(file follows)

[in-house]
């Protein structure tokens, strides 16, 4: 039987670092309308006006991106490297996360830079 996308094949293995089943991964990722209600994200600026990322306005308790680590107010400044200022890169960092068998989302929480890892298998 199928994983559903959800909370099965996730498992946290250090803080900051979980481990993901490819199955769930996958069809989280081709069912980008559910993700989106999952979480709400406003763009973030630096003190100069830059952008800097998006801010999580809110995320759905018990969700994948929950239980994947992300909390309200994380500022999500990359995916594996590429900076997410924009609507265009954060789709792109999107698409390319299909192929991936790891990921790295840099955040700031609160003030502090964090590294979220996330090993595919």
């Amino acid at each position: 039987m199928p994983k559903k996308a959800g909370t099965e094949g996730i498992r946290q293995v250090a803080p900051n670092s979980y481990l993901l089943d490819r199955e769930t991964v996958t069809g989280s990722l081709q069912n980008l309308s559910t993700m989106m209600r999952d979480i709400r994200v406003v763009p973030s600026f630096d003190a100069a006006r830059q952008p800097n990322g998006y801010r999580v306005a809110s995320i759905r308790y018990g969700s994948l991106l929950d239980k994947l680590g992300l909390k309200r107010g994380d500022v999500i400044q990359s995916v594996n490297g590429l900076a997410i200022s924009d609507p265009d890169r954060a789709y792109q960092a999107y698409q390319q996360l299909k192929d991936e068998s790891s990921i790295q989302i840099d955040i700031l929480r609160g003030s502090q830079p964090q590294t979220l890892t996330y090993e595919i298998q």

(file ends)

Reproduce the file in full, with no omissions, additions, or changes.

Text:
[in-house]
């Protein structure tokens, strides 16, 4: 039987670092309308006006991106490297996360830079 996308094949293995089943991964990722209600994200600026990322306005308790680590107010400044200022890169960092068998989302929480890892298998 199928994983559903959800909370099965996730498992946290250090803080900051979980481990993901490819199955769930996958069809989280081709069912980008559910993700989106999952979480709400406003763009973030630096003190100069830059952008800097998006801010999580809110995320759905018990969700994948929950239980994947992300909390309200994380500022999500990359995916594996590429900076997410924009609507265009954060789709792109999107698409390319299909192929991936790891990921790295840099955040700031609160003030502090964090590294979220996330090993595919």
């Amino acid at each position: 039987m199928p994983k559903k996308a959800g909370t099965e094949g996730i498992r946290q293995v250090a803080p900051n670092s979980y481990l993901l089943d490819r199955e769930t991964v996958t069809g989280s990722l081709q069912n980008l309308s559910t993700m989106m209600r999952d979480i709400r994200v406003v763009p973030s600026f630096d003190a100069a006006r830059q952008p800097n990322g998006y801010r999580v306005a809110s995320i759905r308790y018990g969700s994948l991106l929950d239980k994947l680590g992300l909390k309200r107010g994380d500022v999500i400044q990359s995916v594996n490297g590429l900076a997410i200022s924009d609507p265009d890169r954060a789709y792109q960092a999107y698409q390319q996360l299909k192929d991936e068998s790891s990921i790295q989302i840099d955040i700031l929480r609160g003030s502090q830079p964090q590294t979220l890892t996330y090993e595919i298998q």